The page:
5. Continued focus on cross border payment infrastructure – Given the geo-political tensions globally and the potential for sanctions to upend the nation’s requirements around energy security or food security, the government could potentially allocate funds for continued investments in the cross-border payment infrastructure as a part of its larger Digital Public Infrastructure agenda.
  6. Investment in mobility infrastructure for GIFT City – With GIFT City, within which the International Financial Services Centre is set up, the access to global finance has been possible. However, for the purpose of attracting more talent to GIFT City, the government would need to have continued focus on building the mobility infrastructure to facilitate movement of talent in and out of GIFT City.
  7. Risk Based Capital structure for Insurance Industry – A Risk Based Capital Structure focus for Insurance Industry from the current rudimentary framework of just having a multiple of capital, would incentivize Insurance Companies to come up capital efficient product offerings, furthering the innovation and financial inclusion agenda in the country. A government’s push in this direction through an announcement, will help accelerate these initiatives.
  8. Incentivizing adoption of Central Bank Backed Digital Currency – The government’s digital first agenda should focus on Incentivizing Banks to adopt CBBDC amongst their customers. Incentivization in the form of reduced PSL targets could be one of the means of the promoting the same amongst the Banks. The Banks could look at the same instead of opting for Priority Sector Lending Certificates.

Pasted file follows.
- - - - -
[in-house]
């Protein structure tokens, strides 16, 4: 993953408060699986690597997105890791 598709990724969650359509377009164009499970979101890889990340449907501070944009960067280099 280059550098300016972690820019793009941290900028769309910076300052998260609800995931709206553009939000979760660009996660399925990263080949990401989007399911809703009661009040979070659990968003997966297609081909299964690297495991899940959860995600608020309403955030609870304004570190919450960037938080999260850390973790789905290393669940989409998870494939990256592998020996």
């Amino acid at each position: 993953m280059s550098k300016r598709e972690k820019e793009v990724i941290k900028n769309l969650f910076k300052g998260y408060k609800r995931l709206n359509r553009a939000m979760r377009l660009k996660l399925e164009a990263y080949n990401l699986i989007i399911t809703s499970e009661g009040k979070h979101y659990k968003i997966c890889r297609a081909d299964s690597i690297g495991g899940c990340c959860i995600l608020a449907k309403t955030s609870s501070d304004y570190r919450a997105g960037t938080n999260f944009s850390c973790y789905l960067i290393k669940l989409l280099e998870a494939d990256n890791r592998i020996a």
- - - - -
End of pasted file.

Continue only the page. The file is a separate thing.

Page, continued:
9. Rationalization of tax rate for Foreign Banks – There exists a large disparity between the tax rates applicable for Indian Banks vis-à-vis foreign banks and doing away with the same, would help foreign banks invest more capital in the country, promoting competition and attracting more capital in the long term.
  10. Set up of a separate inter-regulatory co-operation framework for Fintech – The Fintech ecosystem is getting bigger with presence across deposits, credit, investments, insurance and crypto thereby spreading across the domains of multiple regulators like RBI, SEBI, IRDAI. While the regulators are working closely with each other, to ensure that innovation and financial stability risks are balanced, it would be worthwhile to consider setting up a separate inter-regulatory co-operation framework specifically for FinTech, given the kind of innovation that is happening continually within the ecosystem.

While the expectations are many, we have always seen the government listening in into the market expectations and taking decisions. While this is an election year, we are sure that some of the expectations, even if not covered now, will get addressed in the post-election budget.

This article first appeared in ET BFSI on 20 January 2024.